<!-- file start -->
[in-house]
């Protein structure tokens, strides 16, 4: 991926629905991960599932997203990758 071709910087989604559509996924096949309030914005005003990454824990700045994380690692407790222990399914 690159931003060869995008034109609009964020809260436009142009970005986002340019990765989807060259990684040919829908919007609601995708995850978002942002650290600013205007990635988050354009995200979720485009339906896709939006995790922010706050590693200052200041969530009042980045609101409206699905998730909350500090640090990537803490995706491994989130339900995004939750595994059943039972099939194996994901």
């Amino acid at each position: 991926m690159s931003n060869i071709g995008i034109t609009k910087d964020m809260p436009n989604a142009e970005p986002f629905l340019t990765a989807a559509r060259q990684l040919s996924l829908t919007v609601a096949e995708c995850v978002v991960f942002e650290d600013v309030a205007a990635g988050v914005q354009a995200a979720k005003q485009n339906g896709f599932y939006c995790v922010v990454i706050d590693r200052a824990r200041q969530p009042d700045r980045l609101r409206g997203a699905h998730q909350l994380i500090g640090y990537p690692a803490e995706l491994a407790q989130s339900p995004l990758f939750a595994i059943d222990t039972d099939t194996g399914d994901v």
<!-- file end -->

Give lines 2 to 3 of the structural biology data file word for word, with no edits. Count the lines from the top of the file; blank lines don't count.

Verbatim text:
């Protein structure tokens, strides 16, 4: 991926629905991960599932997203990758 071709910087989604559509996924096949309030914005005003990454824990700045994380690692407790222990399914 690159931003060869995008034109609009964020809260436009142009970005986002340019990765989807060259990684040919829908919007609601995708995850978002942002650290600013205007990635988050354009995200979720485009339906896709939006995790922010706050590693200052200041969530009042980045609101409206699905998730909350500090640090990537803490995706491994989130339900995004939750595994059943039972099939194996994901």
């Amino acid at each position: 991926m690159s931003n060869i071709g995008i034109t609009k910087d964020m809260p436009n989604a142009e970005p986002f629905l340019t990765a989807a559509r060259q990684l040919s996924l829908t919007v609601a096949e995708c995850v978002v991960f942002e650290d600013v309030a205007a990635g988050v914005q354009a995200a979720k005003q485009n339906g896709f599932y939006c995790v922010v990454i706050d590693r200052a824990r200041q969530p009042d700045r980045l609101r409206g997203a699905h998730q909350l994380i500090g640090y990537p690692a803490e995706l491994a407790q989130s339900p995004l990758f939750a595994i059943d222990t039972d099939t194996g399914d994901v």